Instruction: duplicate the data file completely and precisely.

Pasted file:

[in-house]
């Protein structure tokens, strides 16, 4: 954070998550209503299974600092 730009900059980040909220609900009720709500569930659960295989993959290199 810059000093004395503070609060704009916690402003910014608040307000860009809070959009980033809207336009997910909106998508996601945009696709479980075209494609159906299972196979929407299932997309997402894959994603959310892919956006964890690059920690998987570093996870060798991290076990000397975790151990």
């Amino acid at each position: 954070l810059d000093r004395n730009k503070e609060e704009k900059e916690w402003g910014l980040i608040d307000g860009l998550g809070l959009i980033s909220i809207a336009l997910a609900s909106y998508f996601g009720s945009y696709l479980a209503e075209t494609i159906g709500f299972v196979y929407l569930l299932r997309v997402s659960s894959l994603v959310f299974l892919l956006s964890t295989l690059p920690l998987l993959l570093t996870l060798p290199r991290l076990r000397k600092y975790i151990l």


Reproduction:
[in-house]
């Protein structure tokens, strides 16, 4: 954070998550209503299974600092 730009900059980040909220609900009720709500569930659960295989993959290199 810059000093004395503070609060704009916690402003910014608040307000860009809070959009980033809207336009997910909106998508996601945009696709479980075209494609159906299972196979929407299932997309997402894959994603959310892919956006964890690059920690998987570093996870060798991290076990000397975790151990």
């Amino acid at each position: 954070l810059d000093r004395n730009k503070e609060e704009k900059e916690w402003g910014l980040i608040d307000g860009l998550g809070l959009i980033s909220i809207a336009l997910a609900s909106y998508f996601g009720s945009y696709l479980a209503e075209t494609i159906g709500f299972v196979y929407l569930l299932r997309v997402s659960s894959l994603v959310f299974l892919l956006s964890t295989l690059p920690l998987l993959l570093t996870l060798p290199r991290l076990r000397k600092y975790i151990l």